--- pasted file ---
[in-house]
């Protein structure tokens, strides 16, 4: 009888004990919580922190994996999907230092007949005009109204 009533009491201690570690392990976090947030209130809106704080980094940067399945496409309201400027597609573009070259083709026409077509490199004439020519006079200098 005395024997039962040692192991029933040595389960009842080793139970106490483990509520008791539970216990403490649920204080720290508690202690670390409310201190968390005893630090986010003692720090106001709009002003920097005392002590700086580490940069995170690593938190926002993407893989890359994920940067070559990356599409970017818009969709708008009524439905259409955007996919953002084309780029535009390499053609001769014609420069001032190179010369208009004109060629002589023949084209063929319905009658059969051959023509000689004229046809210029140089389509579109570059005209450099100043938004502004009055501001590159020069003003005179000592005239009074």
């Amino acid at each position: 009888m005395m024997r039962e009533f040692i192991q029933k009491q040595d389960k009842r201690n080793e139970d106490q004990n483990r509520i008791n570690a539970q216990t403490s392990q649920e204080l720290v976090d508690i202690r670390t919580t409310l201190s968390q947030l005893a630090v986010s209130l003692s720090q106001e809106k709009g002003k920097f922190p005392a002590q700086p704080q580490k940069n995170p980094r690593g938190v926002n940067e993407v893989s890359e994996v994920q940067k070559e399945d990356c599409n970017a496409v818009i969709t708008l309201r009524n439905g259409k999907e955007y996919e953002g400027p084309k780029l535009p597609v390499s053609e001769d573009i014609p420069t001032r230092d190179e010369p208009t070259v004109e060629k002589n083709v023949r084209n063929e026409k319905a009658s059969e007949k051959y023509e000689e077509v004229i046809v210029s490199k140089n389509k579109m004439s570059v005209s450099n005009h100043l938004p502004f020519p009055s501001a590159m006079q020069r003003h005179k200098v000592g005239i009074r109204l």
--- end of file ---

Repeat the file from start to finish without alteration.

[in-house]
């Protein structure tokens, strides 16, 4: 009888004990919580922190994996999907230092007949005009109204 009533009491201690570690392990976090947030209130809106704080980094940067399945496409309201400027597609573009070259083709026409077509490199004439020519006079200098 005395024997039962040692192991029933040595389960009842080793139970106490483990509520008791539970216990403490649920204080720290508690202690670390409310201190968390005893630090986010003692720090106001709009002003920097005392002590700086580490940069995170690593938190926002993407893989890359994920940067070559990356599409970017818009969709708008009524439905259409955007996919953002084309780029535009390499053609001769014609420069001032190179010369208009004109060629002589023949084209063929319905009658059969051959023509000689004229046809210029140089389509579109570059005209450099100043938004502004009055501001590159020069003003005179000592005239009074």
């Amino acid at each position: 009888m005395m024997r039962e009533f040692i192991q029933k009491q040595d389960k009842r201690n080793e139970d106490q004990n483990r509520i008791n570690a539970q216990t403490s392990q649920e204080l720290v976090d508690i202690r670390t919580t409310l201190s968390q947030l005893a630090v986010s209130l003692s720090q106001e809106k709009g002003k920097f922190p005392a002590q700086p704080q580490k940069n995170p980094r690593g938190v926002n940067e993407v893989s890359e994996v994920q940067k070559e399945d990356c599409n970017a496409v818009i969709t708008l309201r009524n439905g259409k999907e955007y996919e953002g400027p084309k780029l535009p597609v390499s053609e001769d573009i014609p420069t001032r230092d190179e010369p208009t070259v004109e060629k002589n083709v023949r084209n063929e026409k319905a009658s059969e007949k051959y023509e000689e077509v004229i046809v210029s490199k140089n389509k579109m004439s570059v005209s450099n005009h100043l938004p502004f020519p009055s501001a590159m006079q020069r003003h005179k200098v000592g005239i009074r109204l």